British regulator has no problems with high pay for top fund managers
Financial watchdog 'comfortable' with high salaries despite calls for Europe-wide wage cap
Bloomberg in London
Fund managers are entitled to be paid millions of pounds if they are delivering high returns for investors, Britain's markets regulator said, the first sign it will not seek to impose wage caps on the industry.
"What that person gets paid, if it's 17 million, 7 million or 27 million, if investors' long-term savings needs are met by that, and that's better than they could get elsewhere from a person who's paid a million pounds a year, then for investors, that's a good thing overall," Will Amos, the head of investment-management supervision at the Financial Conduct Authority, said in London. "We'd be comfortable with that."
Regulators around the world have introduced measures to rein in bankers' pay after risky bets by traders and executives were blamed in part for causing the 2008 collapse of Lehman Brothers. While some members of the European Parliament sought to impose bank-style bonus limits on fund managers in July last year, the measure failed by a margin of seven votes out of 695 cast amid concern the step would drive up fixed costs and hurt returns.
Pay for fund managers is covered by a less restrictive set of European Union guidelines. The European Securities and Markets Authority said in February last year that bonuses for risk-taking employees should be withheld for a period of time to align managers' interests with the long-term performance of their fund.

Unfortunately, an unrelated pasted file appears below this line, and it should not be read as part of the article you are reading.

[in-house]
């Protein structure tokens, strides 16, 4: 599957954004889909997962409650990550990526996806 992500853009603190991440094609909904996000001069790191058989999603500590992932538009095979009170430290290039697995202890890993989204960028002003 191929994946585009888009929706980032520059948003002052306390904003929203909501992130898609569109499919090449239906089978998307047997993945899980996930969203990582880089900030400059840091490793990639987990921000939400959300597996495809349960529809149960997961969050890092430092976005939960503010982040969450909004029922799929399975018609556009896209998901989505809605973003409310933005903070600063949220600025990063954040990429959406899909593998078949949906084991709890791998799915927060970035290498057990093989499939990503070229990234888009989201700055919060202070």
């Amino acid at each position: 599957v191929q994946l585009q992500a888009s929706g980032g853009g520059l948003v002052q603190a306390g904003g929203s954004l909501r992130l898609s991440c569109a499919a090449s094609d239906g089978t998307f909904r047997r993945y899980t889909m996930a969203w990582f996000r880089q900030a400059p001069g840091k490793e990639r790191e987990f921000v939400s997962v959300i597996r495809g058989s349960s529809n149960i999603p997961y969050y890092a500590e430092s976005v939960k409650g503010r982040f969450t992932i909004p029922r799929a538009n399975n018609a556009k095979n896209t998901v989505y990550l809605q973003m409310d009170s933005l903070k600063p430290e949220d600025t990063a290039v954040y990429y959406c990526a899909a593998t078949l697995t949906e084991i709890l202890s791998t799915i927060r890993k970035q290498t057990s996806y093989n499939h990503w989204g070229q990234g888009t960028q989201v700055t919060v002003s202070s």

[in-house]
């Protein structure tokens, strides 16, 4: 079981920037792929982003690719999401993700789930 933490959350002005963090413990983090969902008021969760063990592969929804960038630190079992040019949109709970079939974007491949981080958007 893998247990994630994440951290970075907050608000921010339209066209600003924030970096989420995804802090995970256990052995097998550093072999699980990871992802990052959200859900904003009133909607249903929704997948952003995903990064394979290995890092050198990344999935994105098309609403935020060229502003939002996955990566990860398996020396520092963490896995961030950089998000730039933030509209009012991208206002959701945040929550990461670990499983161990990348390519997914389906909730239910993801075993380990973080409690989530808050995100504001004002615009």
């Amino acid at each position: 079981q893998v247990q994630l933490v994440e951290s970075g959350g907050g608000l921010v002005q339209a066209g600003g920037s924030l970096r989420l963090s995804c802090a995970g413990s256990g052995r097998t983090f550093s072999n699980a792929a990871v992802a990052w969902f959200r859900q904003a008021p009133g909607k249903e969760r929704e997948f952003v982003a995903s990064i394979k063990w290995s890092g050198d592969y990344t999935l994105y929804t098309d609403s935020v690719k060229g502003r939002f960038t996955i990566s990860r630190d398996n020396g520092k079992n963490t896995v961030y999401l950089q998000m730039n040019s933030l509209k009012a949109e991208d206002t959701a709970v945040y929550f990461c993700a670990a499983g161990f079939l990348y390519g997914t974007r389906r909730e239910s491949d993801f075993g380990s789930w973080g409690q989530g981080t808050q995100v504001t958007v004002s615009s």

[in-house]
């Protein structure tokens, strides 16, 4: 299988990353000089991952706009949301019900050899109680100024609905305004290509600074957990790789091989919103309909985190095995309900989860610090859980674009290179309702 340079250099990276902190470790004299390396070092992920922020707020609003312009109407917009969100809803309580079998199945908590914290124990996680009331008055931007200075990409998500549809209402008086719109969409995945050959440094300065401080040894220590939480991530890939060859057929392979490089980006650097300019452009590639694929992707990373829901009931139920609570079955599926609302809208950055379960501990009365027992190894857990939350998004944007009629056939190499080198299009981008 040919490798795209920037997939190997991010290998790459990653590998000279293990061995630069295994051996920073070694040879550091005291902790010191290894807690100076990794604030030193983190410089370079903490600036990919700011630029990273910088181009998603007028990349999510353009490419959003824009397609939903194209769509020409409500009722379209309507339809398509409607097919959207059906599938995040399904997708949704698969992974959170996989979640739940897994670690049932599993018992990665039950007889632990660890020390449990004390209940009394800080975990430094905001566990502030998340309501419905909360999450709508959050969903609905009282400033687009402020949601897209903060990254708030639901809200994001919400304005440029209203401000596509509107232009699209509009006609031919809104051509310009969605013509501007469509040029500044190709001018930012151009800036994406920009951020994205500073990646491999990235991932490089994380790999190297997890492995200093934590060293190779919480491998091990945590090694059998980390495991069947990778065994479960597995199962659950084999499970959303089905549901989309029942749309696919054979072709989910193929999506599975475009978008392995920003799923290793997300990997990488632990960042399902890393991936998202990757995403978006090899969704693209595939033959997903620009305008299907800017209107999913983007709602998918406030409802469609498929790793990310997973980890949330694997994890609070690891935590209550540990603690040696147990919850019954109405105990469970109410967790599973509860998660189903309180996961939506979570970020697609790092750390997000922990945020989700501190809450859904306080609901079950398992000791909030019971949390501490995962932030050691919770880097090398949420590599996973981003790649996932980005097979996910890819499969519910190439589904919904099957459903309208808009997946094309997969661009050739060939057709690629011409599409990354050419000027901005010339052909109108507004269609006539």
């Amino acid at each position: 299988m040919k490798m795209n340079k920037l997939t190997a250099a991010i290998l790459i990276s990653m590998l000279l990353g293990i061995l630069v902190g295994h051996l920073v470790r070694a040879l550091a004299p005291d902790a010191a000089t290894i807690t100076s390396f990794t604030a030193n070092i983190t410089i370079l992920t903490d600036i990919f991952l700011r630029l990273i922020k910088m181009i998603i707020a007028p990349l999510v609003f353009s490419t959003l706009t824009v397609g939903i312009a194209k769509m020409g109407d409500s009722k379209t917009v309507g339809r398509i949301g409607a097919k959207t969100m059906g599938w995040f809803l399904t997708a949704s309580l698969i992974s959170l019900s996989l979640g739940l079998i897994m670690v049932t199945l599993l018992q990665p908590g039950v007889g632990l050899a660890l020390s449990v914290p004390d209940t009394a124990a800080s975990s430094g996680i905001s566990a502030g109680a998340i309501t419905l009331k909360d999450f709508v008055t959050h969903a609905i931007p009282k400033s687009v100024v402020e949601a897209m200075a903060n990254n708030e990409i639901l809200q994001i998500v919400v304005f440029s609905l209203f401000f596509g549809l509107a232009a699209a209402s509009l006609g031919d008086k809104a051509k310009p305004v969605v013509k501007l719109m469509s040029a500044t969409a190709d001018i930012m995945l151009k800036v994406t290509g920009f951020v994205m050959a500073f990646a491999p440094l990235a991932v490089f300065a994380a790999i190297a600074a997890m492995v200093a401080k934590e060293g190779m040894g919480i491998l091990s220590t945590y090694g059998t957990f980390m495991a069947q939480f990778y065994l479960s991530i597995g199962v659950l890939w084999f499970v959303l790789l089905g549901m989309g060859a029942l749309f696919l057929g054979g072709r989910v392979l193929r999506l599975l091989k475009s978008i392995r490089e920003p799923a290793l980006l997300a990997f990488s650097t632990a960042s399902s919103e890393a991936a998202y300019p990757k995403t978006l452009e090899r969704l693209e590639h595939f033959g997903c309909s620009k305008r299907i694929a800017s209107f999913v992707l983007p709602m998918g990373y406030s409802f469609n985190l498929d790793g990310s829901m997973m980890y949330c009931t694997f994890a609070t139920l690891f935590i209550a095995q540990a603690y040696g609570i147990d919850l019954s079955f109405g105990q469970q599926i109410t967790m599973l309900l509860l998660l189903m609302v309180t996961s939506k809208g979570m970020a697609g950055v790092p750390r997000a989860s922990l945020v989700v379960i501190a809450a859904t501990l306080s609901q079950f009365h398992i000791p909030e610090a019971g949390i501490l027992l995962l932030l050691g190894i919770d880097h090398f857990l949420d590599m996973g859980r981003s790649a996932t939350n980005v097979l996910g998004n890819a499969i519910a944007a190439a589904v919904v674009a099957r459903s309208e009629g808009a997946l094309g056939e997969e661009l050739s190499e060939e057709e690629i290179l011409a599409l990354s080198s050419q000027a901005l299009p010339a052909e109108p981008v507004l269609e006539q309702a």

Compensation was "something that we constantly look to keep under review, but it's different to banks because they're not taking on balance-sheet risk", Amos said. "It's not necessarily just the lowest cost is right for each and every investor, and that's what you take through the idea of how much you pay people."
Prudential, Britain's largest insurance company, paid an employee of asset-management arm M&G £17.4 million (HK$225.54 million) in salary and bonuses last year, more than any board member.
London's fund managers earn an average US$251,000 in pay and bonuses, US$111,000 more than their counterparts in Paris and US$59,000 more than at Zurich-based investment firms, according to compensation data provider Emolument. Bonuses are also highest in London - as much as three times more than in Zurich.